If you need antibiotics for an infection or illness and you really know what you are doing there is currently (2007) an exemption for veterinary fish antibiotics. These are available both at pet stores and online. Do research and find about the brand before buying. Some just divert regular meds from the human antibiotic supply chain. You can run the numbers found on the pills to find out more. If the antibiotics are expired it is usually not a problem it will just be less effective two or more years after the printed expiration date, the exception is tetracyclene which becomes somewhat toxic. Obtain a few bottles or packs of these meds before you or a friend needs them; this is better than being unable to find a free clinic or depending on unresearched stuff from the neighborhood pet shop.
Urinary Tract and Bladder Infections
If you have cloudy urine, pain in urination and frequent need to urinate you likely have a urinary tract infection. The most likely cause is you have become dehydrated, even in cool weather, you need to drink more clean water. If these are the only symptoms try chugging water and pure (unsweetened) cranberry juice or crushed cranberries, if you can't get unsweetened cranberry juice you can add lemon juice or vineger to your water to make it very tart, this will acidify your urine and help fight the infection, sugar in you food or drinks will just feed the infection. Orange juice in very large doses will help too.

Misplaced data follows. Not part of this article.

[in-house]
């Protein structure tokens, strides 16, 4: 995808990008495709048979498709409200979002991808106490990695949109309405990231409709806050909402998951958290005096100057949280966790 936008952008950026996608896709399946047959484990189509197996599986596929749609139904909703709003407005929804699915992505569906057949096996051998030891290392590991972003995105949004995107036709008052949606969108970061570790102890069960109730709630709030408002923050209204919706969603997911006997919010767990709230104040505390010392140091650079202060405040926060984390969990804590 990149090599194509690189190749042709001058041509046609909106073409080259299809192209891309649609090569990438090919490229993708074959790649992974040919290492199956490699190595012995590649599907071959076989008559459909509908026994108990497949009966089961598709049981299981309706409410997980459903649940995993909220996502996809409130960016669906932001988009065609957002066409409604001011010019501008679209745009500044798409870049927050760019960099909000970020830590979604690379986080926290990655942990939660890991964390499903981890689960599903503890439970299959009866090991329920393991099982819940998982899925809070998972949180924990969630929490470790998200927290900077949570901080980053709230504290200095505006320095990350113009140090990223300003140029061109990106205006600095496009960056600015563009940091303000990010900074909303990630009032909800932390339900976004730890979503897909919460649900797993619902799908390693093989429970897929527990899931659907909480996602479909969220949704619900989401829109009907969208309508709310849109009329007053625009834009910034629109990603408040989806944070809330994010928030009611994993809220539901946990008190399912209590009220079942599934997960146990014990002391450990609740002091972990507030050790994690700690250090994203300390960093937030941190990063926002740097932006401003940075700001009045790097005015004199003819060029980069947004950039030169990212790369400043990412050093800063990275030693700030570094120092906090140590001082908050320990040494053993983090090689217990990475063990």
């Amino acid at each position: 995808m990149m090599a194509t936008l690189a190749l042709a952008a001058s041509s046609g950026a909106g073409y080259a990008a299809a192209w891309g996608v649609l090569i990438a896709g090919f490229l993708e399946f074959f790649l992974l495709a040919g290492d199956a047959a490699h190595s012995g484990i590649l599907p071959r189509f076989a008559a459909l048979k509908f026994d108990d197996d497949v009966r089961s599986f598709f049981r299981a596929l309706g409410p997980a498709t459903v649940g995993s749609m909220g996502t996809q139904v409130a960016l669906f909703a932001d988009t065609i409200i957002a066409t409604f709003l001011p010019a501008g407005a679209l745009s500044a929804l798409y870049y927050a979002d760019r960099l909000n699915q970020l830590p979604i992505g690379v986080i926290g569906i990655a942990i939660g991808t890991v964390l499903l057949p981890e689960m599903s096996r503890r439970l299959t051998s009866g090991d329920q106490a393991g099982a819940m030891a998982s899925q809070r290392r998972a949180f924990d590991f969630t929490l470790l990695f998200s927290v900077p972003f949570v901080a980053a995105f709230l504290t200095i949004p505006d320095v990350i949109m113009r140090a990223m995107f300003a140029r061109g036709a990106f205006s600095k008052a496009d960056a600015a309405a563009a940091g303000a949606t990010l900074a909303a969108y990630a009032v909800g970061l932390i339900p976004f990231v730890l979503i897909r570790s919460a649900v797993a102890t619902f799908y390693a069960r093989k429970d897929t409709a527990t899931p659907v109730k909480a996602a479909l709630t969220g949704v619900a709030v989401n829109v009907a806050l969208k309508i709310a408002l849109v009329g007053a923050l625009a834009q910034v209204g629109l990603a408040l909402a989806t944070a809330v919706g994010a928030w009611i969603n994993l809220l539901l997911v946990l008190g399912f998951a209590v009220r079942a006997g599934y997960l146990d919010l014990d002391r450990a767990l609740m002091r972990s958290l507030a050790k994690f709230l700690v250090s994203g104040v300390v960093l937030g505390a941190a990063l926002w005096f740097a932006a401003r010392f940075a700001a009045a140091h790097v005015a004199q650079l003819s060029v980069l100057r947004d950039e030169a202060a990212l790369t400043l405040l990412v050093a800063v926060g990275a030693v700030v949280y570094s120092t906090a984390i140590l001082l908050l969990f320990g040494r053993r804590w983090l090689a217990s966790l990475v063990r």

If you begin to feel abdominal or lower back pain, blood in the urine, fever or chills, or worse yet swelling of the feet or face you are in trouble, the infection has gotten to the bladder and possibly the kidneys, you need antibiotics NOW!